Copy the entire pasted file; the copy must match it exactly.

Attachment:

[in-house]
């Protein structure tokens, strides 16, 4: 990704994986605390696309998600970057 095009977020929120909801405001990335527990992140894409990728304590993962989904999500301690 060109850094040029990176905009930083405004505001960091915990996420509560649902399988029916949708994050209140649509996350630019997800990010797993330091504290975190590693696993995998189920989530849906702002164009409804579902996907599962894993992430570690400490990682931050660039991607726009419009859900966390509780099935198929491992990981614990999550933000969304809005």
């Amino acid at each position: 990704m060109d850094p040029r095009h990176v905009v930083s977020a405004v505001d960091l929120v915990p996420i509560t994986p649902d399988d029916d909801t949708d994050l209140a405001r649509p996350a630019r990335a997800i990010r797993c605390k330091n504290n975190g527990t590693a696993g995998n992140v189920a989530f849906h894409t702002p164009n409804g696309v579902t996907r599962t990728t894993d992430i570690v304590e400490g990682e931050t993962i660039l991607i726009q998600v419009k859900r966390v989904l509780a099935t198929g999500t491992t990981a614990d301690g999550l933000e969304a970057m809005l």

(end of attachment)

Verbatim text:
[in-house]
């Protein structure tokens, strides 16, 4: 990704994986605390696309998600970057 095009977020929120909801405001990335527990992140894409990728304590993962989904999500301690 060109850094040029990176905009930083405004505001960091915990996420509560649902399988029916949708994050209140649509996350630019997800990010797993330091504290975190590693696993995998189920989530849906702002164009409804579902996907599962894993992430570690400490990682931050660039991607726009419009859900966390509780099935198929491992990981614990999550933000969304809005």
């Amino acid at each position: 990704m060109d850094p040029r095009h990176v905009v930083s977020a405004v505001d960091l929120v915990p996420i509560t994986p649902d399988d029916d909801t949708d994050l209140a405001r649509p996350a630019r990335a997800i990010r797993c605390k330091n504290n975190g527990t590693a696993g995998n992140v189920a989530f849906h894409t702002p164009n409804g696309v579902t996907r599962t990728t894993d992430i570690v304590e400490g990682e931050t993962i660039l991607i726009q998600v419009k859900r966390v989904l509780a099935t198929g999500t491992t990981a614990d301690g999550l933000e969304a970057m809005l």